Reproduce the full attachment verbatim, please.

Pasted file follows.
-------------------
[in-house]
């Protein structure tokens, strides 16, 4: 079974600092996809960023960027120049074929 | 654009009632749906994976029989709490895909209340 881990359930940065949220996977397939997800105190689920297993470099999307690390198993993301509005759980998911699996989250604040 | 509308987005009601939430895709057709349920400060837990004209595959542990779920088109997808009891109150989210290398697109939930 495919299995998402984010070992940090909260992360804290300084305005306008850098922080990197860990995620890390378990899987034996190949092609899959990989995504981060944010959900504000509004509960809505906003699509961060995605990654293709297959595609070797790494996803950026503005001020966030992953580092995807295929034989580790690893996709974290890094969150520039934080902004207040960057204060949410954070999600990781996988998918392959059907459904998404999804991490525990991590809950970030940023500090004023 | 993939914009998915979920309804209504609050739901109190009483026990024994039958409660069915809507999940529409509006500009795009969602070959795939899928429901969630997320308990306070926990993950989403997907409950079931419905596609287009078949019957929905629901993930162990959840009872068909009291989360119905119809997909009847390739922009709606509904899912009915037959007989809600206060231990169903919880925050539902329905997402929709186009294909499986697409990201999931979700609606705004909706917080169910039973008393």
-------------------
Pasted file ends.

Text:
[in-house]
């Protein structure tokens, strides 16, 4: 079974600092996809960023960027120049074929 | 654009009632749906994976029989709490895909209340 881990359930940065949220996977397939997800105190689920297993470099999307690390198993993301509005759980998911699996989250604040 | 509308987005009601939430895709057709349920400060837990004209595959542990779920088109997808009891109150989210290398697109939930 495919299995998402984010070992940090909260992360804290300084305005306008850098922080990197860990995620890390378990899987034996190949092609899959990989995504981060944010959900504000509004509960809505906003699509961060995605990654293709297959595609070797790494996803950026503005001020966030992953580092995807295929034989580790690893996709974290890094969150520039934080902004207040960057204060949410954070999600990781996988998918392959059907459904998404999804991490525990991590809950970030940023500090004023 | 993939914009998915979920309804209504609050739901109190009483026990024994039958409660069915809507999940529409509006500009795009969602070959795939899928429901969630997320308990306070926990993950989403997907409950079931419905596609287009078949019957929905629901993930162990959840009872068909009291989360119905119809997909009847390739922009709606509904899912009915037959007989809600206060231990169903919880925050539902329905997402929709186009294909499986697409990201999931979700609606705004909706917080169910039973008393």